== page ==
Blue Blood said | May 9th 2012 @ 8:47am | ! Report

          Yes, a lot. This last game being fresh in my mind. He spent the majority of his time at least 2 players from the breakdown and too much time way out wide. The reds still have a solid backline so why is he cramping their style? Get in there Higgers. I know scoring tries and having a run aling the line is fun but your first job has to be the breakdown. I stand by my statement as someone who has watched a lot of the Reds games this year. I love watching them play.

    • May 8th 2012 @ 9:09am
      The Bone said | May 8th 2012 @ 9:09am | ! Report

      so true

    • May 8th 2012 @ 9:20am
      formeropenside said | May 8th 2012 @ 9:20am | ! Report

      Its a ridiculous situation, like everything else run by the ARU.

    • May 8th 2012 @ 11:03am
      Gary Russell-Sharam said | May 8th 2012 @ 11:03am | ! Report

      I find it strange that posters would criticize Higgers for his seagulling etc. He is essentially a number 6 and it is a requirement for a specialist number 6 to be spending some considerable time out in the backline running and defending in that area. He also spends some considerable time in the tough stuff taking the ball up and defending. I mean guys, do you want a number 6 like Elsom who can’t run out of sight on a dark night? Give me a player like “Melon” (one of our best number 6) who played like Higgers is now doing. And lets not get too critical as yet when Higgers is now only 25 years old and starting to reach his best rugby that is all ahead of him. Elsom was years older even before he went overseas to become the NH “Messiah” so guys give the kid a break and appreciate the amount of work that he does be it out wide or in tight. You only had to listen to the Kiwi commentators on Sunday raving about the amount of work Higgers gets through in a match. (it would seem that NZ rugby commentators appreciate what our players are doing more than us) I think that I would lean towards the opinion of former All Blacks than good old Aussie posters (meaning no disrespect)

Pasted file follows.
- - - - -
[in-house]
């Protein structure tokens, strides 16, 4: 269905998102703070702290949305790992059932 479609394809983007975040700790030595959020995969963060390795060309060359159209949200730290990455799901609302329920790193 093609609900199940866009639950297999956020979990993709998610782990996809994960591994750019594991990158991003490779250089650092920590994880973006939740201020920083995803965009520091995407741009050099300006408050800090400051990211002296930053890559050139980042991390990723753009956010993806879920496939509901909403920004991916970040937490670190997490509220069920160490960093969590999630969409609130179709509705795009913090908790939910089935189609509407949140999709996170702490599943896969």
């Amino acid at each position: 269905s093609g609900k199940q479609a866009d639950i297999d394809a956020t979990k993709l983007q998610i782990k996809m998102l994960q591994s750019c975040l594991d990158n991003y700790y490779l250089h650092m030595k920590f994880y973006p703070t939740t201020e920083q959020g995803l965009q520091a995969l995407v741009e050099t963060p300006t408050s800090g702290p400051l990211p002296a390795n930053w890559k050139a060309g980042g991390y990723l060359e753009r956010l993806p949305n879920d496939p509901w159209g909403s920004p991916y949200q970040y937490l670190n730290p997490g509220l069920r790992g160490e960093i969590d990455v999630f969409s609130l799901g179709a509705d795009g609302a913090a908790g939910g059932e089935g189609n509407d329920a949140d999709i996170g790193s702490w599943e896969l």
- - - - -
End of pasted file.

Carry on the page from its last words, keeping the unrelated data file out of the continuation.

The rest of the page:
• May 8th 2012 @ 11:11am
        Ben S said | May 8th 2012 @ 11:11am | ! Report

        I don’t think Finegan spent that much time on the wing, tbh. I guess it depends on the requirements of the side really. Look at the difference between Tom Croft and Dan Lydiate, for example.

    • May 8th 2012 @ 11:16am
      redsnut said | May 8th 2012 @ 11:16am | ! Report

      Could the salary cap be challenged on a “Restraint of trade” basis?
      Plus, they want a great national team, then put the Aussie teams at a huge disadvantage to the SA and NZ teams.
      It’s no wonder so many players are lost to overseas teams

      So if the ARU want to sped less, They should make (as in sell) all the franchises into private ones like the Rebels. But that would be too simple for the stick in the muds running the ARU

      In addition to easing the “financial burden”, the money brought in would allow for a desperately needed second tier comp to be re-instated.

      • May 8th 2012 @ 11:28am
        Justin said | May 8th 2012 @ 11:28am | ! Report

        I think all caps are restraints of trade. Its essentially a gentleman’s agreement that they not be challenged in the courts.

        Something in my mid says Greg Williams of Carlton in the AFL challenged it in the 80s but they came to an agreement in the end. Very fuzzy on this but something rings a bell but dont quote me!

    • May 8th 2012 @ 11:31am
      AndyS said | May 8th 2012 @ 11:31am | ! Report

      You get used to the ARU being an utter shambles, but every time you think they can’t get worse, they do. This confusion over the “salary cap” in the middle of negotiations is colossally amateurish (I would have said astonishingly, but sadly that isn’t true). You would have thought they could have sorted all this out back end of last year, but no. Mind you, RUPA seems to be playing their part too.